The prostate gland is part of the male reproductive system located underneath the bladder and in front of the rectum. The prostate gland produces fluid for semen. It is about the size of a walnut and weighs about an ounce.
BPH is a noncancerous enlargement of the prostate gland that can affect men as they get older. BPH is common. Men between ages 45and 80 are prone to BPH.
It can manifest with urinary symptoms or be asymptomatic. It is important to seek treatment early for this condition because if left untreated it can lead to urinary retention and poor bladder and kidney function.
The causes of enlarged prostate or BPH are not well understood. As per a few studies and on the basis of many patients treatment, factors related to aging and family history may cause BPH. Some factors like obesity, lack of activeness, and erectile dysfunction might increase risk.
First line treatment for BPH is dietary and lifestyle modification. If these fail to improve symptoms then medical therapy can be started. Medications can either help shrink the prostate gland or help relax the prostate and bladder. If medical therapy is ineffective, there are surgical options from which the patient may benefit.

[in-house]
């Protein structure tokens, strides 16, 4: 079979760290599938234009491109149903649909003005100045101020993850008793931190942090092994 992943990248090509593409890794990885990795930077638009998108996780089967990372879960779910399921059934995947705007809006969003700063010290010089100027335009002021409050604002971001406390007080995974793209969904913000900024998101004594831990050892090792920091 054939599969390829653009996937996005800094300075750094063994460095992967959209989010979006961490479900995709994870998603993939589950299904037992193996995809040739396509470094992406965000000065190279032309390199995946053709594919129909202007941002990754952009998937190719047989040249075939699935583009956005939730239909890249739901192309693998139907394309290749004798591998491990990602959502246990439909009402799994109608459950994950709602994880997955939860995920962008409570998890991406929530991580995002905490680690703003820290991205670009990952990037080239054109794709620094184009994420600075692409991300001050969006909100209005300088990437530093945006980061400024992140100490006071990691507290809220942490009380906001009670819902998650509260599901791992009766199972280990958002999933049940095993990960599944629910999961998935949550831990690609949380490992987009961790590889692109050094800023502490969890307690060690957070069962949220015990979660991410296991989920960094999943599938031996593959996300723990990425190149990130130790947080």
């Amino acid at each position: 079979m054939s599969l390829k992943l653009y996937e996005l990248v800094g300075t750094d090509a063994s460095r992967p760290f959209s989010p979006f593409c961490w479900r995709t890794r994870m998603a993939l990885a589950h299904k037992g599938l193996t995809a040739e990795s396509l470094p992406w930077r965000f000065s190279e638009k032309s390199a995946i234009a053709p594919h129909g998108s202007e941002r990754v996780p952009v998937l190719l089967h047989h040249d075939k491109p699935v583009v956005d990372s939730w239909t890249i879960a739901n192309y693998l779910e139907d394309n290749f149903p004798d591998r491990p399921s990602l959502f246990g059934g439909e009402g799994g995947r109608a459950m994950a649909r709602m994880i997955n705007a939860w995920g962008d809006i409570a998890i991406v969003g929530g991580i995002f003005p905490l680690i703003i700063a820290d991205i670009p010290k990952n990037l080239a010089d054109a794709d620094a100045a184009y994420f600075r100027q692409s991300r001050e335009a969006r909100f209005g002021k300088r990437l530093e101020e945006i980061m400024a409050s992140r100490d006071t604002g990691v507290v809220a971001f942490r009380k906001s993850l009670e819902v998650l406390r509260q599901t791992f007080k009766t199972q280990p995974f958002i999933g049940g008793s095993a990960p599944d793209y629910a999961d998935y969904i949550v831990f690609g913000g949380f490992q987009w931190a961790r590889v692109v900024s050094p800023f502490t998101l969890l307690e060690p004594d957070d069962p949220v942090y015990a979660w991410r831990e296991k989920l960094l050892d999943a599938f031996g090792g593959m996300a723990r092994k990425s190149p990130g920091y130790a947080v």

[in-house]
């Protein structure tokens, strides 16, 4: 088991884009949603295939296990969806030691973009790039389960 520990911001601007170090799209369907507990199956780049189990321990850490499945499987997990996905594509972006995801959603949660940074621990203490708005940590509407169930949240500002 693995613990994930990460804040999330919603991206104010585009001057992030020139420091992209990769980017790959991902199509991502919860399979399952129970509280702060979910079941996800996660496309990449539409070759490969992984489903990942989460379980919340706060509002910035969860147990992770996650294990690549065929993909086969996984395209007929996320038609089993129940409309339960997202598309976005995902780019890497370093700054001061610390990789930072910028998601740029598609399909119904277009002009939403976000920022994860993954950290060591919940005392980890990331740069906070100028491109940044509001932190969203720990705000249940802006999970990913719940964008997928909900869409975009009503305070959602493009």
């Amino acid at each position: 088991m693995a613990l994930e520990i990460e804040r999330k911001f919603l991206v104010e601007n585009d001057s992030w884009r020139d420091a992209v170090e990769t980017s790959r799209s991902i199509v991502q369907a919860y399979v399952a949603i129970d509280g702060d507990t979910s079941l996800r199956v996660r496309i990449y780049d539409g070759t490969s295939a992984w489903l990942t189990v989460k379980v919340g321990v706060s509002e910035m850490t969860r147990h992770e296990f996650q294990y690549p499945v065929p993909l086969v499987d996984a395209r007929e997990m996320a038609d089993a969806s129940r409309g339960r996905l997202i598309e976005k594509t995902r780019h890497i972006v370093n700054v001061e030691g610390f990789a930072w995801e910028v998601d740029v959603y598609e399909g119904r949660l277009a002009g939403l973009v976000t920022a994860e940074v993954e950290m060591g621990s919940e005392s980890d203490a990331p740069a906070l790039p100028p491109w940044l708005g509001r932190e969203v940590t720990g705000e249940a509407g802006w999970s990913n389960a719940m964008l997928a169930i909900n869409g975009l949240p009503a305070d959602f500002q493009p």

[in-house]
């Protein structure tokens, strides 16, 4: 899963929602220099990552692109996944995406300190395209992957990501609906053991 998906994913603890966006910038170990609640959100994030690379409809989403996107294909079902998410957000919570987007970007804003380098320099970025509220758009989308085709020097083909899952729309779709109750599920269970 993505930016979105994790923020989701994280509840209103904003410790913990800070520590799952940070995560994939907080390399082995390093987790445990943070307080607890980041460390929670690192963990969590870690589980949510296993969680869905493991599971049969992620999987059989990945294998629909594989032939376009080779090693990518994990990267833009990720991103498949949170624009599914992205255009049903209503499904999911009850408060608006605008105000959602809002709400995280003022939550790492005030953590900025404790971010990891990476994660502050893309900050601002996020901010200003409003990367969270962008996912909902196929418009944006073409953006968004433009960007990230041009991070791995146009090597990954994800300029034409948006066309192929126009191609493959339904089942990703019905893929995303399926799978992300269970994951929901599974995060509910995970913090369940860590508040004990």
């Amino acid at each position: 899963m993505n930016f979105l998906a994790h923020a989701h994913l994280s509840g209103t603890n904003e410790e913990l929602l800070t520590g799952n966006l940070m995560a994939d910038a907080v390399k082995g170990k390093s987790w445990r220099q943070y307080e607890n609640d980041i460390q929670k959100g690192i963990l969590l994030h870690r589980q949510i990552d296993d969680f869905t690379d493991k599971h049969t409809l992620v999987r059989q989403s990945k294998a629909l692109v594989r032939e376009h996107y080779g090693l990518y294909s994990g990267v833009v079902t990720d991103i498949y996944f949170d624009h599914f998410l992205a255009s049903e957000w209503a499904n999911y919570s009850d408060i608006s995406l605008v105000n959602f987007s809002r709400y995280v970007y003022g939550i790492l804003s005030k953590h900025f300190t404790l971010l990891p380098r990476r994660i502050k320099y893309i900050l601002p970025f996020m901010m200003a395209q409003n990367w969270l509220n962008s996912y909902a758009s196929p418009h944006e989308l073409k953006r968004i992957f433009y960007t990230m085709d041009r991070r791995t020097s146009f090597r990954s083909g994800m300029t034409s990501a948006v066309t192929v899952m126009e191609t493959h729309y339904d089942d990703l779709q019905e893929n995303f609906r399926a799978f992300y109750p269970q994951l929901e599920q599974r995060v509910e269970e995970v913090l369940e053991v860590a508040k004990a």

Minimally Invasive Surgeries and Interventions that ARE NOT recommended
When medical therapy fails or when BPH symptoms are severe, surgery can be done to remove obstructing prostate tissue. The following types of surgeries can be performed for BPH:
It is carried out in General anesthesia.
The Urologist inserts a thin, tube-like instrument called as a resectoscope through the tip of the penis into the urethra. The resectoscope has a light, a thin wire loop, and valves for irrigating fluid. An electrical current is passed along the wire, which is used by the Urologist to cut away prostate tissue that is blocking the urethra and seal blood vessels. The removed tissue is flushed into the bladder and then out of the body from there.
This treatment is well known for its long-term outcomes.
No incisions (cuts) are needed.
The hospital stay is 1 to 2 days.
In HoLEP, the Urologist places a resectoscope through the penis into the urethra. A laser is passed through the resectoscope destroying the enlarged prostate tissue.
ThuLEP is similar to HoLEP but uses a different type of laser.